What will you read next?
After finishing From the Fatherland, with Love, I am next planning to read Nobel Laureate in Literature Kenzaburō Ōe, A Quiet Life. I have learned that the book was a different translation of Ōe’s semi-autobiographical novel popularly published as A Personal Matter; I thought they were different novels. I have included A Personal Matter in my 2022 Top 22 Reading List but I have chosen to read the other translation, instead. By the way, this book is very personal, from the little I know of Ōe. If ever, this will be my third novel by the esteemed writer.
Speaking of third books, I am considering reading Mieko Kawakami’s latest translated novel, All the Lovers in the Night next. I have read two of her works, including Heaven, which was recently shortlisted for the 2022 International Booker Prize. These two books I have read gave me different dimensions of Kawakami’s prose and I am expecting that All the Lovers in the Night will be the same. From two familiar writers, I am looking at reading my first novel by Masuji Ibuse with his novel, Black Rain. It was a book I randomly purchased but I am nonetheless looking forward to reading the book. I believe it is about the atomic bomb dropped on Nagasaki and Hiroshima during the twilight days of the Second World War.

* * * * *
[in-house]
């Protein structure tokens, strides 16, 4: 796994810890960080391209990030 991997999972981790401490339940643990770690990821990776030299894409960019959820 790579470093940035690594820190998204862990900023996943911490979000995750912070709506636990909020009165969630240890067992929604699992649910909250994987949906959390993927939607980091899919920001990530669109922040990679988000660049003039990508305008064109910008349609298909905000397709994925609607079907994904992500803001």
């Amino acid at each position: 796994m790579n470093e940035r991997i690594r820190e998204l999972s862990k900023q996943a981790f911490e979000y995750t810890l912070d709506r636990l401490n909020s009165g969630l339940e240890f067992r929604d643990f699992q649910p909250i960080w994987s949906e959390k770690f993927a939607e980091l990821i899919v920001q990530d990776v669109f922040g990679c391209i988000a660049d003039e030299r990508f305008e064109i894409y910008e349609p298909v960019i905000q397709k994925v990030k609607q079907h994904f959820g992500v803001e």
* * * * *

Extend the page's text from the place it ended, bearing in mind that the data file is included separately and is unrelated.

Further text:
That’s it for this week’s WWW Wednesday. I hope you are all doing great. Happy reading and always stay safe! Happy Wednesday again!